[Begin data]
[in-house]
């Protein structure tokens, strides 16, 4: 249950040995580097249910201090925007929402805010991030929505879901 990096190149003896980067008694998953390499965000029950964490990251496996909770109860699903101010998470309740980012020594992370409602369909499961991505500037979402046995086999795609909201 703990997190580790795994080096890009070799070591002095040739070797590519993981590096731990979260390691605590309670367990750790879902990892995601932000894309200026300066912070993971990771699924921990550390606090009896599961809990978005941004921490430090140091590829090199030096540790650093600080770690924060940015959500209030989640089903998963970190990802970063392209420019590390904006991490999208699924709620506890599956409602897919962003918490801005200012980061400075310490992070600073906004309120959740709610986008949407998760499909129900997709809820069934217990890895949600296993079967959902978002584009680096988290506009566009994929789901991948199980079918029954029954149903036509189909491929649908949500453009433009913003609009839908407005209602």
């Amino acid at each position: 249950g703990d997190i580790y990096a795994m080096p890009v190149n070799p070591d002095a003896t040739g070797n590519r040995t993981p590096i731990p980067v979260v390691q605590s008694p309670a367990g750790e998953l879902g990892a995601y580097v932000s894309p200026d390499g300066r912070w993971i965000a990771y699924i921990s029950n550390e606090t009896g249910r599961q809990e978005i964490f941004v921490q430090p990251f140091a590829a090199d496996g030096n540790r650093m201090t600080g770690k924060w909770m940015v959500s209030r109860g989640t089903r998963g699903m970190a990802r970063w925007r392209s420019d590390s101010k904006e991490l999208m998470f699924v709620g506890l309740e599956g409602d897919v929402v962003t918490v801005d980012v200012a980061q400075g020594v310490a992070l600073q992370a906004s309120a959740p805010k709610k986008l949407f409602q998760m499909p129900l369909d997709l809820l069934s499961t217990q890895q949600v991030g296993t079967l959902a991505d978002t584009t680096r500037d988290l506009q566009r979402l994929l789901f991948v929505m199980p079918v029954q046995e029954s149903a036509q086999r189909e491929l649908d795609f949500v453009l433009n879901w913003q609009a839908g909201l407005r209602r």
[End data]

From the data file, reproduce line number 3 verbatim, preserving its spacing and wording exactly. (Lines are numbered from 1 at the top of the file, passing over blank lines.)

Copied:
């Amino acid at each position: 249950g703990d997190i580790y990096a795994m080096p890009v190149n070799p070591d002095a003896t040739g070797n590519r040995t993981p590096i731990p980067v979260v390691q605590s008694p309670a367990g750790e998953l879902g990892a995601y580097v932000s894309p200026d390499g300066r912070w993971i965000a990771y699924i921990s029950n550390e606090t009896g249910r599961q809990e978005i964490f941004v921490q430090p990251f140091a590829a090199d496996g030096n540790r650093m201090t600080g770690k924060w909770m940015v959500s209030r109860g989640t089903r998963g699903m970190a990802r970063w925007r392209s420019d590390s101010k904006e991490l999208m998470f699924v709620g506890l309740e599956g409602d897919v929402v962003t918490v801005d980012v200012a980061q400075g020594v310490a992070l600073q992370a906004s309120a959740p805010k709610k986008l949407f409602q998760m499909p129900l369909d997709l809820l069934s499961t217990q890895q949600v991030g296993t079967l959902a991505d978002t584009t680096r500037d988290l506009q566009r979402l994929l789901f991948v929505m199980p079918v029954q046995e029954s149903a036509q086999r189909e491929l649908d795609f949500v453009l433009n879901w913003q609009a839908g909201l407005r209602r």